Graphic design for the cockeyed
November 17, 2018 2:28 PM   Subscribe

Would you look at my webpage layouts, and tell me what's wrong with my eye -- and how to fix it? That is, why is most of my design work shitty, and how do I get good?

Sometimes I can make a layout that looks OK to me. Other times not. I don't know how I made the better work better, but I can see that it is -- and, more often, I can't put my finger on why the shitty work is shitty... but I can see that is. I know that graphic design is both a talent and a discipline people go to school for but I was wondering if you had a few examples of my layouts, could you diagnose my eye problem? Provide some links/resources/advice?

I'm mocking up some ideas for a webpage for my sister, a budding freelance writer. She doesn't know exactly what she wants -- but she says she doesn't want a cookie-cutter template site. Here's what I have so far: I would love to hear, in as much detail as you feel like giving me, what is wrong with these layouts. I would love to hear that I seem to consistently do $thing, and instead I should do $otherThing. I do know that templates exist specifically to protect people's eyes from work like mine, and that if my sister wants a job, she should use a template -- taken as read, guys, got it!

Thanks for any help you can give me!
posted by pH Indicating Socks to Media & Arts (15 answers total) 18 users marked this as a favorite
 
I don't think any of these are particularly "shitty." They're all on the right track, and I'd ask your sister to pick 1 or two of these to help you narrow down the direction.

It's hard to tell how far along you are, but here are a few thoughts:

--It may be just be me, but when I see a Courier-like font, as on Forest and Pantone, it looks wrong to me. That's what fonts on pdf files defaults to when it's missing a font. I'd keep it on the title for Pantone, but get rid of it everywhere else.

--The photo on Pantone looks a bit less professional than the one on Forest. I can see the flash, and the photo looks flatter.

--Forest: I love the background photo and the font for Tamra at the very top, as well as the lightening of the photo behind the green bar. I think the book looks nice, along with the initial cap. Fonts should be changed per above. The contact box doesn't quite blend in - it looks like it was dropped in - maybe it needs some trees, or some of the green from the freelance writer bar?

--I don't really know how to comment on Toast. I'm not a fan, but I don't know why. Maybe because it's not obvious what the site is for. There's little indication of writing without reading the blurb. I don't understand what No Fat means. I get that's it's trying to be clever, but it's just not working.

--Pantone could work, though it needs new fonts, and maybe a new photo. The toast in the background doesn't quite read as toast. I think you need to include her name and "freelance writer" on any of these hompages - they need to be easily identified.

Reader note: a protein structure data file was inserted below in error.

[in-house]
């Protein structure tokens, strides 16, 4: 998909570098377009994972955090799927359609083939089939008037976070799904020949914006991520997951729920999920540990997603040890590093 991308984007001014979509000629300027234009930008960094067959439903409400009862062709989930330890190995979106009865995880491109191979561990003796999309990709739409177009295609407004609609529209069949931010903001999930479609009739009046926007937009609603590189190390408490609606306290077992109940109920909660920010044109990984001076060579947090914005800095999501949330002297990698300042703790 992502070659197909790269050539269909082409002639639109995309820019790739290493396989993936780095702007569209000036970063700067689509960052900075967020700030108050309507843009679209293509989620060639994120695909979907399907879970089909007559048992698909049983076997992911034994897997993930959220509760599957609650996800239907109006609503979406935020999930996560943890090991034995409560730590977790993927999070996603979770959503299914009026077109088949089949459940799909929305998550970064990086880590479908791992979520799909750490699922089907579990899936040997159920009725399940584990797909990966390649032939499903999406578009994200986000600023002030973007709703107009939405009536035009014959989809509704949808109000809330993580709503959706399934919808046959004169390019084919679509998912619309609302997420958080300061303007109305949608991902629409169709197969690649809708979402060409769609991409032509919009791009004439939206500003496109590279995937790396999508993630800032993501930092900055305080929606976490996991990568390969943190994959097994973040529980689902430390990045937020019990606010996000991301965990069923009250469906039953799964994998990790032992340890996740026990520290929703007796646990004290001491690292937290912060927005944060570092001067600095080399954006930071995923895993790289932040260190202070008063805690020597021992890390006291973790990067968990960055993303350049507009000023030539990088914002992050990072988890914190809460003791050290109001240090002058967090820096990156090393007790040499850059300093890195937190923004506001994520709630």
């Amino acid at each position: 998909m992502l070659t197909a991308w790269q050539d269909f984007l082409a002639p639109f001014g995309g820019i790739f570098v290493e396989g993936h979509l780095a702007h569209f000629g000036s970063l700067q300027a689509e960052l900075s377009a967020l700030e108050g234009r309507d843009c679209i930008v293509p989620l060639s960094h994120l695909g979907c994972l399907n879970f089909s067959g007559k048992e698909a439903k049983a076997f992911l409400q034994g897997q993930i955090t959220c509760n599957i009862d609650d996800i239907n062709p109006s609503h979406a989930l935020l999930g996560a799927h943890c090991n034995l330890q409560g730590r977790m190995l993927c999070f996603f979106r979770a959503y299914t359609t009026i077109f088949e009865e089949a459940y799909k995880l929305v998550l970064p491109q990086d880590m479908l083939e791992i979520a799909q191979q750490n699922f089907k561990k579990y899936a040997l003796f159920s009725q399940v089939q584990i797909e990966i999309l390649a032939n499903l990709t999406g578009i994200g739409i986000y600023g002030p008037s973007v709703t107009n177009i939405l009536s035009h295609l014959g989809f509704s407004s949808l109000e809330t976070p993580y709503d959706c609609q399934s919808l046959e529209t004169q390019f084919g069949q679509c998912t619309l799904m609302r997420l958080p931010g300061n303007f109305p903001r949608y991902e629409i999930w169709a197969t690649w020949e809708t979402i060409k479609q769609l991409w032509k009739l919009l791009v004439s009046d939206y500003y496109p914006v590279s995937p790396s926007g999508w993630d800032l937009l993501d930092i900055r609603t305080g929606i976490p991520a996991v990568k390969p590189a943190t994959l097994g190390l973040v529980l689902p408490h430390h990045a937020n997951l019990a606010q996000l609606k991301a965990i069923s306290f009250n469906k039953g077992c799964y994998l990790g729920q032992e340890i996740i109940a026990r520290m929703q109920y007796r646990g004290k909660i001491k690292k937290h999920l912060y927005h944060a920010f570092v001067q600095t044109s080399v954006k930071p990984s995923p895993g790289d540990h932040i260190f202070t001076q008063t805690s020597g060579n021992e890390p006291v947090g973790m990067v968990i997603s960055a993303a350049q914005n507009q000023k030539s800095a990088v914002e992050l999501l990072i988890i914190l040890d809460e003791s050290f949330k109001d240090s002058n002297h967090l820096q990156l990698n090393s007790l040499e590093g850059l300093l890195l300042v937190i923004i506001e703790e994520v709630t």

--I really like Wavy. I like the colors and the fonts. I'd get "freelance writer" and maybe her name in there as well. My only comment is that the circles for Portfolio/Contact/etc kinda remind me of fallopian tubes. Maybe slide the 'about' over a bit?
posted by hydra77 at 2:45 PM on November 17, 2018


Sorry if you already know this, but:

One basic thing you'll want to do is make sure the website is responsive to different screen resolutions, from 27" monitors to different size mobile devices like smaller smartphones and bigger tablets. This means that on any device, the site should have the same "impact". Images should always be proportionate so that the site looks and works similarly (with slight differences, of course!) and everything should be readable and clear. This is usually achieved using flexible grid designs and some fancy CSS use. You want users to stay on the site and not abandon it out of frustration because the site is not functioning properly or just looks really weird.

A *perfect* example of this is a site I came across while I was looking for a family photographer, and someone recommended this person: http://lapegphoto.com/

The browser site looks pretty good, but the website scales down poorly on my mobile device, such that the navigation menu collapses into a dropdown menu that is unreachable behind the gallery, rendering it useless.

Another great example is my own lab's website: https://www.sas.upenn.edu/psych/infant/home.html

Even on my Macbook Pro, the site scales poorly. The site doesn't expand to the whole browser width, and on my phone, the whole site is shrunken down such that it's difficult to read.

It's really hard to tell from just photos, but it looks like SOME of these aren't very responsive and might not scale well. Some of them also look like they were designed in the 90s (like my lab website), which, if that's the thing you're going for, is totally cool, but maybe it's not.

I do like the Wavy design, mostly because it fits with my personal aesthetic and looks really fun.
posted by ancient star at 2:50 PM on November 17, 2018 [2 favorites]


The core issues are 1) lack of whitespace and 2) optical clutter (which is related but not the same).

Whitespace: Elements need more room around them in order to breathe.

Clutter: And, in order for the eye to easily settle on important content, there needs to not be a lot of distracting and irrelevant visual detail / colour / patterns that the eye settles on instead.